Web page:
Russia’s policies blamed for growing HIV epidemic

Illustrated rainbow pride flag on a white background.

Vladimir Putin’s government policies have been blamed for contributing to the spread of HIV in Russia.

HIV/AIDS is a growing threat in Russia in recent years, with a near-doubling of people who have been diagnosed with HIV from around 500,000 in 2010 to 930,000 people.

Vadim Pokrovsky, head of the Russian AIDS centre, spoke to AFP, warning the state’s approach to issues surrounding sex had exacerbated the problem.

He said: “The last five years of the conservative approach have led to the doubling of the number of HIV-infected people.

“It has not justified itself.”

HIV prevalence stands at one percent in Russia – growing to as much as three percent in cities such as Tolyatti.

Heterosexual sex is now believed to be responsible for the majority of transmissions, having spread from the country’s gay community.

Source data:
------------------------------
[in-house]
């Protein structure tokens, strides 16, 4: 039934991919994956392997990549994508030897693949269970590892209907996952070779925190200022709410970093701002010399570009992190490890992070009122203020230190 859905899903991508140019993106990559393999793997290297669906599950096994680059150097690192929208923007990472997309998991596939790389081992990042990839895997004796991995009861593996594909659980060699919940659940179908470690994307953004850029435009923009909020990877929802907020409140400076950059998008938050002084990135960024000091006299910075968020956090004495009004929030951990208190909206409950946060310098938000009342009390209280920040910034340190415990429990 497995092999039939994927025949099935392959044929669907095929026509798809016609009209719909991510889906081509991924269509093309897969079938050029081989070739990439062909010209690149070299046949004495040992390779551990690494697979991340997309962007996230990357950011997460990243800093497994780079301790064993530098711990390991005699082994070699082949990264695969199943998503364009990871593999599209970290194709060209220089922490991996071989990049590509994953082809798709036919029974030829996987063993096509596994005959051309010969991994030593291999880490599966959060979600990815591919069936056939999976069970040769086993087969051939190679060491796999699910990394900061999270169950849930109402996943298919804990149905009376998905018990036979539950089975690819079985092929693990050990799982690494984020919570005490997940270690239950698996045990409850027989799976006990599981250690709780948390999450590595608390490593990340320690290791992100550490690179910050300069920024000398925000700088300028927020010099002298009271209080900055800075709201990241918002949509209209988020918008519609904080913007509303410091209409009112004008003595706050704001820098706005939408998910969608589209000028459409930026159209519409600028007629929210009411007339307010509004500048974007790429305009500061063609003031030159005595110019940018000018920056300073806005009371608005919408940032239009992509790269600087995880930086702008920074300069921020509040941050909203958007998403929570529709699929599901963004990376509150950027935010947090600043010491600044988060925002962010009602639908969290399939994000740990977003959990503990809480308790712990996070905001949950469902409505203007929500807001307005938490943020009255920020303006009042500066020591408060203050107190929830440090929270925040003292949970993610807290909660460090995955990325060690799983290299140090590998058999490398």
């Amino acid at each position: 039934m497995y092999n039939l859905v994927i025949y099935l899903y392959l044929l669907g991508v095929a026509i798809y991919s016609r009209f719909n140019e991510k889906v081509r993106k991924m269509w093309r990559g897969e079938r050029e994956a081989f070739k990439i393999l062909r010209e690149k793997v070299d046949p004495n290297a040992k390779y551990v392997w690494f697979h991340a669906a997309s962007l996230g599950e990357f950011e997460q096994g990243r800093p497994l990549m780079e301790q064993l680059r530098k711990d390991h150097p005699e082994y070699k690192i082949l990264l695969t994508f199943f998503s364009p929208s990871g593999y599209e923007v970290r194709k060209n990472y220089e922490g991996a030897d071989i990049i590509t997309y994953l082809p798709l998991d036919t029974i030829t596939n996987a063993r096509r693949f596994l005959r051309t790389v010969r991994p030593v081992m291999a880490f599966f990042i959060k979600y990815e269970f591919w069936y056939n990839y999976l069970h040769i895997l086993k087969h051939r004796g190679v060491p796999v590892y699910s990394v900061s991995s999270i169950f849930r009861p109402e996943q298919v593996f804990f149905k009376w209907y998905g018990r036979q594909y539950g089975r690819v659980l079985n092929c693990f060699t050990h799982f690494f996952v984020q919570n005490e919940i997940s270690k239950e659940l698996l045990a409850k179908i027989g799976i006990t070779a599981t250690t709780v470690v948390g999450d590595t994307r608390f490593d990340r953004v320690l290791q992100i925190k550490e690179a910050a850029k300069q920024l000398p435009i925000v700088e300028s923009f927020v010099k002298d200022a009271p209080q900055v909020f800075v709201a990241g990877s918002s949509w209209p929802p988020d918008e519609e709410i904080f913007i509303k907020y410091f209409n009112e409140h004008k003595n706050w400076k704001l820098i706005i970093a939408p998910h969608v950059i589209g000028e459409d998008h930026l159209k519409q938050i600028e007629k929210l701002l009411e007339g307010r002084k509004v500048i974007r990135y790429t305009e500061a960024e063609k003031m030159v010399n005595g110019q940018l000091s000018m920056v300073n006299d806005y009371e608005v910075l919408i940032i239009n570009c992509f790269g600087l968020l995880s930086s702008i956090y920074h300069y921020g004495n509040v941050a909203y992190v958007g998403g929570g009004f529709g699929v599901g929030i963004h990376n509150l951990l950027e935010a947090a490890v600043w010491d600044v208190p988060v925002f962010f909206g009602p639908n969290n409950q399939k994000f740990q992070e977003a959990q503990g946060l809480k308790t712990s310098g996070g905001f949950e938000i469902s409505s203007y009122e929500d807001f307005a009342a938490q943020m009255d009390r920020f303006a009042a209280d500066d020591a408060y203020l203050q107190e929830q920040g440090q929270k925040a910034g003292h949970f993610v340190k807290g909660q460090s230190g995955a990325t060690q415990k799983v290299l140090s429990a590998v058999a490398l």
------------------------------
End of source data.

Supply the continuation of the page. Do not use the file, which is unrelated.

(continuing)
Mr Pokrovsky cited Germany as the model approach for Russia – with a more liberal view of condom use and sex education cutting transmission rates rapidly.

He added: “It’s a serious cause of death for Russians, young Russians. This is an infection that affects people aged 25-35.”

The Kremlin has pursued a number of increasingly anti-gay policies in recent years, following the introduction of Vladimir Putin’s anti-gay law in 2013.

A Russian MP recently claimed that Apple gave away a free U2 album as “gay propaganda”.

Alexander Starovoitov, a member of the LDPR party, claimed: ”I, like many Russian citizens, own an iPhone.

“In 2014, the band U2 forced my phone to download their new album. Their cover album depicts two men, which in my view, depicts the expression of a non-traditional sexual relationship to each other.”